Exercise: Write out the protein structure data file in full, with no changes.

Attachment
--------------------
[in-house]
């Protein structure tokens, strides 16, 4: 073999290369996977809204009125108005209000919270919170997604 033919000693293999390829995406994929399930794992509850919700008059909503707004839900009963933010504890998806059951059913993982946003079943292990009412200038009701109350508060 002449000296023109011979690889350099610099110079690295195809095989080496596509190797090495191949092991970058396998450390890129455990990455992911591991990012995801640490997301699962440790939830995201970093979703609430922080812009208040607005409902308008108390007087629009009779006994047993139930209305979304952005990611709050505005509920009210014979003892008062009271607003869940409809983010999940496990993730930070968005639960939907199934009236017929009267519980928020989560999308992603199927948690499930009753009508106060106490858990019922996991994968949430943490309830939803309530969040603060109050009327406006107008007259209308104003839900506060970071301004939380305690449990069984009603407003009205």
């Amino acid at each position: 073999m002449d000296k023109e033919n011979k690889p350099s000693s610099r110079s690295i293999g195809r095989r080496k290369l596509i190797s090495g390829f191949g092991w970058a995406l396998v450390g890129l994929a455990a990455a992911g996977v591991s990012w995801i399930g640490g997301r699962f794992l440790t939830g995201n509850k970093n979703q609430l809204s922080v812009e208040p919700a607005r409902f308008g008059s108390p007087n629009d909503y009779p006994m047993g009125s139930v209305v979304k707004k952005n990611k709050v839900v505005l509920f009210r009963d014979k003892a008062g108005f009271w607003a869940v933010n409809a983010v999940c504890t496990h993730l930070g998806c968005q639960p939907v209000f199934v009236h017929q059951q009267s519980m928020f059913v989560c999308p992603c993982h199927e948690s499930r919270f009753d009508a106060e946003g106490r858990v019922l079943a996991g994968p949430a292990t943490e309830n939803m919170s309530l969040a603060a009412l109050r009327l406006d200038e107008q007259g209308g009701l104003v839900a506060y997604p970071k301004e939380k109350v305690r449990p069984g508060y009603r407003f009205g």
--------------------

[in-house]
């Protein structure tokens, strides 16, 4: 073999290369996977809204009125108005209000919270919170997604 033919000693293999390829995406994929399930794992509850919700008059909503707004839900009963933010504890998806059951059913993982946003079943292990009412200038009701109350508060 002449000296023109011979690889350099610099110079690295195809095989080496596509190797090495191949092991970058396998450390890129455990990455992911591991990012995801640490997301699962440790939830995201970093979703609430922080812009208040607005409902308008108390007087629009009779006994047993139930209305979304952005990611709050505005509920009210014979003892008062009271607003869940409809983010999940496990993730930070968005639960939907199934009236017929009267519980928020989560999308992603199927948690499930009753009508106060106490858990019922996991994968949430943490309830939803309530969040603060109050009327406006107008007259209308104003839900506060970071301004939380305690449990069984009603407003009205």
């Amino acid at each position: 073999m002449d000296k023109e033919n011979k690889p350099s000693s610099r110079s690295i293999g195809r095989r080496k290369l596509i190797s090495g390829f191949g092991w970058a995406l396998v450390g890129l994929a455990a990455a992911g996977v591991s990012w995801i399930g640490g997301r699962f794992l440790t939830g995201n509850k970093n979703q609430l809204s922080v812009e208040p919700a607005r409902f308008g008059s108390p007087n629009d909503y009779p006994m047993g009125s139930v209305v979304k707004k952005n990611k709050v839900v505005l509920f009210r009963d014979k003892a008062g108005f009271w607003a869940v933010n409809a983010v999940c504890t496990h993730l930070g998806c968005q639960p939907v209000f199934v009236h017929q059951q009267s519980m928020f059913v989560c999308p992603c993982h199927e948690s499930r919270f009753d009508a106060e946003g106490r858990v019922l079943a996991g994968p949430a292990t943490e309830n939803m919170s309530l969040a603060a009412l109050r009327l406006d200038e107008q007259g209308g009701l104003v839900a506060y997604p970071k301004e939380k109350v305690r449990p069984g508060y009603r407003f009205g």